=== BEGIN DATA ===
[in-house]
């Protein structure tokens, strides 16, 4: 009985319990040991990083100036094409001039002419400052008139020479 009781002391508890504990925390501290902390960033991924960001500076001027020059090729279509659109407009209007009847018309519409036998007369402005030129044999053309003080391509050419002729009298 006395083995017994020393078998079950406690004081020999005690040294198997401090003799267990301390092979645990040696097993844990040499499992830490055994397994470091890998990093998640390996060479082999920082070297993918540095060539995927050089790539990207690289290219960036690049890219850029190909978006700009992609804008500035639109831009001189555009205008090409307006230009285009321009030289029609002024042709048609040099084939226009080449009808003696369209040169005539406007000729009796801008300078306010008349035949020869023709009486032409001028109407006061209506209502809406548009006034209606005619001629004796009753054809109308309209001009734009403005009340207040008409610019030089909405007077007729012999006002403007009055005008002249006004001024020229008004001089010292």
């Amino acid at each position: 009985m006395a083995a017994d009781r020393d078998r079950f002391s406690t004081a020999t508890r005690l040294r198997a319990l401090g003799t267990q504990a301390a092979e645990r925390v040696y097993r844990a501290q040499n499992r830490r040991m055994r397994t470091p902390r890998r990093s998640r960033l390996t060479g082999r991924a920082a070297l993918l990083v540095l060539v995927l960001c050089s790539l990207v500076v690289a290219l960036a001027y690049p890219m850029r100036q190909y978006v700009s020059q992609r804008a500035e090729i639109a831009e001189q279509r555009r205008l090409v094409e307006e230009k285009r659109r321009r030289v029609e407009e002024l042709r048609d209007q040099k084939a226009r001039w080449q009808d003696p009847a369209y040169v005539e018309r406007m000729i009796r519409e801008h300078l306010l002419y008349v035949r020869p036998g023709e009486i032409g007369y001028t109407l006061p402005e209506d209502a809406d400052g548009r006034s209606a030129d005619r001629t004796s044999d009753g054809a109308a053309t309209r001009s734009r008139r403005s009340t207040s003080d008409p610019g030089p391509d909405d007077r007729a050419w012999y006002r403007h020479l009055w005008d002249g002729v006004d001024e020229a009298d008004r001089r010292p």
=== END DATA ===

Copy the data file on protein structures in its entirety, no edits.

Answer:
[in-house]
């Protein structure tokens, strides 16, 4: 009985319990040991990083100036094409001039002419400052008139020479 009781002391508890504990925390501290902390960033991924960001500076001027020059090729279509659109407009209007009847018309519409036998007369402005030129044999053309003080391509050419002729009298 006395083995017994020393078998079950406690004081020999005690040294198997401090003799267990301390092979645990040696097993844990040499499992830490055994397994470091890998990093998640390996060479082999920082070297993918540095060539995927050089790539990207690289290219960036690049890219850029190909978006700009992609804008500035639109831009001189555009205008090409307006230009285009321009030289029609002024042709048609040099084939226009080449009808003696369209040169005539406007000729009796801008300078306010008349035949020869023709009486032409001028109407006061209506209502809406548009006034209606005619001629004796009753054809109308309209001009734009403005009340207040008409610019030089909405007077007729012999006002403007009055005008002249006004001024020229008004001089010292």
């Amino acid at each position: 009985m006395a083995a017994d009781r020393d078998r079950f002391s406690t004081a020999t508890r005690l040294r198997a319990l401090g003799t267990q504990a301390a092979e645990r925390v040696y097993r844990a501290q040499n499992r830490r040991m055994r397994t470091p902390r890998r990093s998640r960033l390996t060479g082999r991924a920082a070297l993918l990083v540095l060539v995927l960001c050089s790539l990207v500076v690289a290219l960036a001027y690049p890219m850029r100036q190909y978006v700009s020059q992609r804008a500035e090729i639109a831009e001189q279509r555009r205008l090409v094409e307006e230009k285009r659109r321009r030289v029609e407009e002024l042709r048609d209007q040099k084939a226009r001039w080449q009808d003696p009847a369209y040169v005539e018309r406007m000729i009796r519409e801008h300078l306010l002419y008349v035949r020869p036998g023709e009486i032409g007369y001028t109407l006061p402005e209506d209502a809406d400052g548009r006034s209606a030129d005619r001629t004796s044999d009753g054809a109308a053309t309209r001009s734009r008139r403005s009340t207040s003080d008409p610019g030089p391509d909405d007077r007729a050419w012999y006002r403007h020479l009055w005008d002249g002729v006004d001024e020229a009298d008004r001089r010292p």